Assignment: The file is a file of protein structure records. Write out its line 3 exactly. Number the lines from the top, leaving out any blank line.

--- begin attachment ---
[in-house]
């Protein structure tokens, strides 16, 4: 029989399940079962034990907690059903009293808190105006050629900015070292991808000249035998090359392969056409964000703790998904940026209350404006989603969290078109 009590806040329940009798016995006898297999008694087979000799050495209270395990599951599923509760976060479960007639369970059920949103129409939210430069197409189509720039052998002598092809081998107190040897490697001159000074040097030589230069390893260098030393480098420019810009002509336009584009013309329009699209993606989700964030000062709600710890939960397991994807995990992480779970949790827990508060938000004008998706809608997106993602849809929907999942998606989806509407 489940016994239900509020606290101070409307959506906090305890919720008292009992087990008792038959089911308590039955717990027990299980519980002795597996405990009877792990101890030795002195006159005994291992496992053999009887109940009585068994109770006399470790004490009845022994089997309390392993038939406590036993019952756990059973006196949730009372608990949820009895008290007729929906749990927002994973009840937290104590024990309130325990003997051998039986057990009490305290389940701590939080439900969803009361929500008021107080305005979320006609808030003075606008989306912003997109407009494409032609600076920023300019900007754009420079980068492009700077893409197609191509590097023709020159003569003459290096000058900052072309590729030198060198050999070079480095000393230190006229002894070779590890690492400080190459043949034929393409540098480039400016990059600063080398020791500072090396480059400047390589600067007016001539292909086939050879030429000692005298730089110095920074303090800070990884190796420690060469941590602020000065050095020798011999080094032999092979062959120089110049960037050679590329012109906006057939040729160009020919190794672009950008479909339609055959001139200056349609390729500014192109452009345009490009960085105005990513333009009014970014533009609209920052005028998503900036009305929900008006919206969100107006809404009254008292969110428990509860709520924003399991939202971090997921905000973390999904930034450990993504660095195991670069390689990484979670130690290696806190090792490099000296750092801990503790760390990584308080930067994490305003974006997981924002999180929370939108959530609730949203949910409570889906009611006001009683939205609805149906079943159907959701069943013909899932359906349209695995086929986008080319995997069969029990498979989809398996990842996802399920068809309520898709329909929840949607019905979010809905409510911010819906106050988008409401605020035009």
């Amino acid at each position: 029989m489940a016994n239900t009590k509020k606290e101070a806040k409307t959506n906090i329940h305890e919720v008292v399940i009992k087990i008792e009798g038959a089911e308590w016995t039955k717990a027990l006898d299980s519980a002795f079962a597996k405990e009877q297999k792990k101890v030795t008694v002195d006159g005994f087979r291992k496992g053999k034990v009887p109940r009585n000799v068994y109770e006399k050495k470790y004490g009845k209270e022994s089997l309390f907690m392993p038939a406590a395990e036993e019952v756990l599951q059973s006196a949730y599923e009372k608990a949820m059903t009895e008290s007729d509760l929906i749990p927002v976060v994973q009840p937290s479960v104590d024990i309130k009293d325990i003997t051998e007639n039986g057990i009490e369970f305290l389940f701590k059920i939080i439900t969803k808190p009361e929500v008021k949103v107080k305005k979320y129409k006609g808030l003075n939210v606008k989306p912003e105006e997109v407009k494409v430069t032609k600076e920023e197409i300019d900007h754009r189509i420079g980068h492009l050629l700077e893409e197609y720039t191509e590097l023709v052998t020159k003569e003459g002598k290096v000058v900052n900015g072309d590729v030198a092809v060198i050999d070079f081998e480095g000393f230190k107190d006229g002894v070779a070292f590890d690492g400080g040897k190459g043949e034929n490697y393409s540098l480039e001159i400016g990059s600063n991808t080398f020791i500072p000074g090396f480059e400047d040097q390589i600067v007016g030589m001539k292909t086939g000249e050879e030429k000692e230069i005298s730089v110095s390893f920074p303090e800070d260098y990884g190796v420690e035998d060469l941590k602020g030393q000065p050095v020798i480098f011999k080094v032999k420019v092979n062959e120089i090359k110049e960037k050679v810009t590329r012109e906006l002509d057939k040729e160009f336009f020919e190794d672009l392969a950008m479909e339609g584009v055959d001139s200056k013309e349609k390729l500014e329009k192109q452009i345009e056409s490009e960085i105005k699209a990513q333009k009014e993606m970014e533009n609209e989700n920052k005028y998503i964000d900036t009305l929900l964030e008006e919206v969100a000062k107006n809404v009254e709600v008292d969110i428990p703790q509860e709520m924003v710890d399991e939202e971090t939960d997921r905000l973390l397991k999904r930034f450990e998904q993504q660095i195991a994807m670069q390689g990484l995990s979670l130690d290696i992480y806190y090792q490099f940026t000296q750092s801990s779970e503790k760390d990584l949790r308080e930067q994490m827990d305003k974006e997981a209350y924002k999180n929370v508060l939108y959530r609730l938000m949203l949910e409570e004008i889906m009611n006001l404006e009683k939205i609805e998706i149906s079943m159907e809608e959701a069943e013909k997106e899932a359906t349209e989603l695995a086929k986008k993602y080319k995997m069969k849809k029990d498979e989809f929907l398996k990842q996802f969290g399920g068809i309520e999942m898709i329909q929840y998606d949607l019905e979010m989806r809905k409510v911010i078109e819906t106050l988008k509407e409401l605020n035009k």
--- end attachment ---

């Amino acid at each position: 029989m489940a016994n239900t009590k509020k606290e101070a806040k409307t959506n906090i329940h305890e919720v008292v399940i009992k087990i008792e009798g038959a089911e308590w016995t039955k717990a027990l006898d299980s519980a002795f079962a597996k405990e009877q297999k792990k101890v030795t008694v002195d006159g005994f087979r291992k496992g053999k034990v009887p109940r009585n000799v068994y109770e006399k050495k470790y004490g009845k209270e022994s089997l309390f907690m392993p038939a406590a395990e036993e019952v756990l599951q059973s006196a949730y599923e009372k608990a949820m059903t009895e008290s007729d509760l929906i749990p927002v976060v994973q009840p937290s479960v104590d024990i309130k009293d325990i003997t051998e007639n039986g057990i009490e369970f305290l389940f701590k059920i939080i439900t969803k808190p009361e929500v008021k949103v107080k305005k979320y129409k006609g808030l003075n939210v606008k989306p912003e105006e997109v407009k494409v430069t032609k600076e920023e197409i300019d900007h754009r189509i420079g980068h492009l050629l700077e893409e197609y720039t191509e590097l023709v052998t020159k003569e003459g002598k290096v000058v900052n900015g072309d590729v030198a092809v060198i050999d070079f081998e480095g000393f230190k107190d006229g002894v070779a070292f590890d690492g400080g040897k190459g043949e034929n490697y393409s540098l480039e001159i400016g990059s600063n991808t080398f020791i500072p000074g090396f480059e400047d040097q390589i600067v007016g030589m001539k292909t086939g000249e050879e030429k000692e230069i005298s730089v110095s390893f920074p303090e800070d260098y990884g190796v420690e035998d060469l941590k602020g030393q000065p050095v020798i480098f011999k080094v032999k420019v092979n062959e120089i090359k110049e960037k050679v810009t590329r012109e906006l002509d057939k040729e160009f336009f020919e190794d672009l392969a950008m479909e339609g584009v055959d001139s200056k013309e349609k390729l500014e329009k192109q452009i345009e056409s490009e960085i105005k699209a990513q333009k009014e993606m970014e533009n609209e989700n920052k005028y998503i964000d900036t009305l929900l964030e008006e919206v969100a000062k107006n809404v009254e709600v008292d969110i428990p703790q509860e709520m924003v710890d399991e939202e971090t939960d997921r905000l973390l397991k999904r930034f450990e998904q993504q660095i195991a994807m670069q390689g990484l995990s979670l130690d290696i992480y806190y090792q490099f940026t000296q750092s801990s779970e503790k760390d990584l949790r308080e930067q994490m827990d305003k974006e997981a209350y924002k999180n929370v508060l939108y959530r609730l938000m949203l949910e409570e004008i889906m009611n006001l404006e009683k939205i609805e998706i149906s079943m159907e809608e959701a069943e013909k997106e899932a359906t349209e989603l695995a086929k986008k993602y080319k995997m069969k849809k029990d498979e989809f929907l398996k990842q996802f969290g399920g068809i309520e999942m898709i329909q929840y998606d949607l019905e979010m989806r809905k409510v911010i078109e819906t106050l988008k509407e409401l605020n035009k």